Brexit As Seen Through The Eyes Of A Young Migrant

Jul 4, 2016
Originally published on July 4, 2016 6:54 am
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RENEE MONTAGNE, HOST:

Leaders of the European Union are insisting that the United Kingdom's exit from the EU should proceed in an orderly way, though it's still unclear on what terms Britain will part company with its EU partners. That's a big worry for small EU countries with citizens working in the U.K. NPR's Corey Flintoff has this report through the eyes of one young migrant.

COREY FLINTOFF, BYLINE: Here in this Vilnius, the capital of Lithuania, it seems that everyone knows someone who lives and works in the U.K. Official British statistics put the number of Lithuanians there at nearly 150,000? That's equal to about 5 percent of Lithuania's total population. I took an informal sample in Vilnius by stopping people on the street and asking them if they'd ever spent time in Britain. It didn't take long to meet this Tikas Radzevicius, who says Brexit is a big concern for him.

TIKAS RADZEVICIUS: Because I studied in England for four years and now I'm back in Lithuania for the summer, but I was actually thinking of going back to London to start a job there. And since last week's events, I'm not sure if I will do it.

FLINTOFF: Radzevicius is a 23-year-old who majored in finance. He says one immediate reason for his uncertainty about Britain is money.

RADZEVICIUS: First of all is the crash of the pound sterling because now the value is depreciating, which, obviously, would make my earnings in Britain worth less.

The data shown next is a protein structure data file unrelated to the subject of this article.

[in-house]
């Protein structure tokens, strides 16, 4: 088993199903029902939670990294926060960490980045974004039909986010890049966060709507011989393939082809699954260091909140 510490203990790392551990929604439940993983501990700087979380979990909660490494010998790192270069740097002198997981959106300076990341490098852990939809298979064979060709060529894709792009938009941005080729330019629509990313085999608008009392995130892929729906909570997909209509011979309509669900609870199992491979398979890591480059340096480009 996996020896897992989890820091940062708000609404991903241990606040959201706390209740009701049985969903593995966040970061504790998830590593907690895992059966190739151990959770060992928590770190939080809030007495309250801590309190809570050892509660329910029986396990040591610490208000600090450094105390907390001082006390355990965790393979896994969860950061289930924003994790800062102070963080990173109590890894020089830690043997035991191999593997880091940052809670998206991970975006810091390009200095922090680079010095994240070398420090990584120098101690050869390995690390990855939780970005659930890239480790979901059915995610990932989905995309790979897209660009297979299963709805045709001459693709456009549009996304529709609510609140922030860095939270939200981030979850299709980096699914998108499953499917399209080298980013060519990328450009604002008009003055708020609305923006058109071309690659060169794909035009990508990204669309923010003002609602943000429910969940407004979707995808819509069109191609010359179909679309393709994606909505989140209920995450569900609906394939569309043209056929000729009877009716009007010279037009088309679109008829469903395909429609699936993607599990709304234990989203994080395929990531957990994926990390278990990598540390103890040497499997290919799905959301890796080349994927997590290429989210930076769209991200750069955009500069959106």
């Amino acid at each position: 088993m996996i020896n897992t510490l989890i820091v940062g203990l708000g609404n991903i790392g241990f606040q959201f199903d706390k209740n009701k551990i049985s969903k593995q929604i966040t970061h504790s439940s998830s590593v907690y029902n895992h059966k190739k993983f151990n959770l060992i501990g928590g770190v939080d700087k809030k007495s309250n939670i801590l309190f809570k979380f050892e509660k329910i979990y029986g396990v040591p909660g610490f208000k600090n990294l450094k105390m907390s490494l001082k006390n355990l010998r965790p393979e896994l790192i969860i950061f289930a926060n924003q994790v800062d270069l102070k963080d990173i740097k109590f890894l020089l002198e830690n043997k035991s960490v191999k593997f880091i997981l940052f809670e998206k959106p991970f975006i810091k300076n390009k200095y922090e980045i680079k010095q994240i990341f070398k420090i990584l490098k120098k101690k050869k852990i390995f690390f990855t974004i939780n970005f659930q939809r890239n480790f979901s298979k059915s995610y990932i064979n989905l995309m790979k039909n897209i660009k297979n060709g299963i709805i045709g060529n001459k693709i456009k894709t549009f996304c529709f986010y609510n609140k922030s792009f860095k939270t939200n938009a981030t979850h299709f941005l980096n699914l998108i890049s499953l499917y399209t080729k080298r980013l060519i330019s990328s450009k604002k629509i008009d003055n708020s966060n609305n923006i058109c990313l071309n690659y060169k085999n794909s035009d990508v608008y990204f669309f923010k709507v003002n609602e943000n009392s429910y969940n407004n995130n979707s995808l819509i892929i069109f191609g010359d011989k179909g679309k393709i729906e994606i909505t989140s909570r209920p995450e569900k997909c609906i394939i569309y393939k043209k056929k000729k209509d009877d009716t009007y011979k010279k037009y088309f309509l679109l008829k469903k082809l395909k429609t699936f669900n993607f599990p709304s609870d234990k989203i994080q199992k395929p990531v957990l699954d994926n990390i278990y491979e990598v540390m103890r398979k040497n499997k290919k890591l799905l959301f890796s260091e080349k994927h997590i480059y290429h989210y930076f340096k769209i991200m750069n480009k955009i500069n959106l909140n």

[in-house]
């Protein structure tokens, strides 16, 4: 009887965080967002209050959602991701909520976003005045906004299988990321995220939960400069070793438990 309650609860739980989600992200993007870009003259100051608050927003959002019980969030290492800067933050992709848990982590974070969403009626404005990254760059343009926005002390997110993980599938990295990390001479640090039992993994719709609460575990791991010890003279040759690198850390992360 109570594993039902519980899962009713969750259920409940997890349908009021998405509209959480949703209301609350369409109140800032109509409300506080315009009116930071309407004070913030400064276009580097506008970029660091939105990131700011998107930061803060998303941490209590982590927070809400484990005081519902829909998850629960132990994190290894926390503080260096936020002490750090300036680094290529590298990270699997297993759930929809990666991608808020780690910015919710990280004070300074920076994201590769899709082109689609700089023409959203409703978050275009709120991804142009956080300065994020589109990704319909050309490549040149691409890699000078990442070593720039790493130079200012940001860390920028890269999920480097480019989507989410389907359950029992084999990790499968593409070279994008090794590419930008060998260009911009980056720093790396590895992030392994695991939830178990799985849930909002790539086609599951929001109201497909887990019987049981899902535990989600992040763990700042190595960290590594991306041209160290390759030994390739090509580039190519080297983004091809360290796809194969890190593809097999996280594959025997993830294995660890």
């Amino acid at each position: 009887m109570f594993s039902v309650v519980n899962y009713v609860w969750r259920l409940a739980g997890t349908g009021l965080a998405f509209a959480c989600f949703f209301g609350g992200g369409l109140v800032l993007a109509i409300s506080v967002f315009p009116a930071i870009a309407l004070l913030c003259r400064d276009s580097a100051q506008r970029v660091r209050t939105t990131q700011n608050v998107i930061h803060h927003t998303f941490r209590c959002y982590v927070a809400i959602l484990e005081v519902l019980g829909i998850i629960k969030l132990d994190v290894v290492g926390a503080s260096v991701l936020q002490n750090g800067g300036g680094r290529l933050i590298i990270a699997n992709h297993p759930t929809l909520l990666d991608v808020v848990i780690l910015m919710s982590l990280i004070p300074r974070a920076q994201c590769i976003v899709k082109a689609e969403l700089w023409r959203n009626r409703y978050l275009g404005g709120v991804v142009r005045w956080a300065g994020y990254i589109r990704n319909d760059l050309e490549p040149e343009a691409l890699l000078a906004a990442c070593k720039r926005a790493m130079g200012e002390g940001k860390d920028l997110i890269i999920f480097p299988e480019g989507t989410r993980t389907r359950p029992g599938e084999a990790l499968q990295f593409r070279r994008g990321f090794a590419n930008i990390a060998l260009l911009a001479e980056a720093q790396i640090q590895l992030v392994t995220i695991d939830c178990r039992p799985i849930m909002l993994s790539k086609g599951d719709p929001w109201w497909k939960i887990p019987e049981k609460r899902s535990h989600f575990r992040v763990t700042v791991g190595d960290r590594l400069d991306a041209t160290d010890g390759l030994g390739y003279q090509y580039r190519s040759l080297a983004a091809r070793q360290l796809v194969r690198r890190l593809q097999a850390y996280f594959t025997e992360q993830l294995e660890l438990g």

FLINTOFF: Overseas work is extremely important for young Lithuanians because their home economy can't provide enough jobs for them. Their earnings are important for their country, too. Analysts estimate that Lithuanian workers abroad send home more than $300 million a year. For Radzevicius, though, there's another important issue. He says he's been talking with international friends back in the U.K. who say that the atmosphere has become tense since the Brexit campaign.

RADZEVICIUS: In the sense that racial slurs on the streets or offensive writings on the walls and stuff like that - that it's become much more common because somehow the racists or xenophobes in the country, they feel that after the referendum, they are somehow justified in becoming vocal about their views.

FLINTOFF: Radzevicius says he's experienced different kinds of anti-migrant attitudes.

RADZEVICIUS: There are the working-class, less educated Brits who have no problems in saying out loud that - Lithuanians, go back to your country or Poles, go back to your country. And I've heard that myself while I was working in bars and restaurants across the U.K. But there is a different type of discrimination, which is not as obvious because the more educated British people, they will never say it to your face that I'm not very happy about you being here. But behind your back, they can say whatever they like. And they will never become very close friends with you just because they might have this personal opinion that, you know, Britain is for British people.

FLINTOFF: Radzevicius says his plans for seeking a job in the U.K. are up in the air now.

RADZEVICIUS: What I was specifically looking for was either the banking industry or the consulting industry. The U.K., hopefully, will still remain open to me as a labor market after the withdrawal process is done.

FLINTOFF: But he worries that Britain's banking industry will suffer as a result of its break with the U.K. And that may cost him his chance of starting a long-term career there. Corey Flintoff, NPR News, Vilnius. Transcript provided by NPR, Copyright NPR.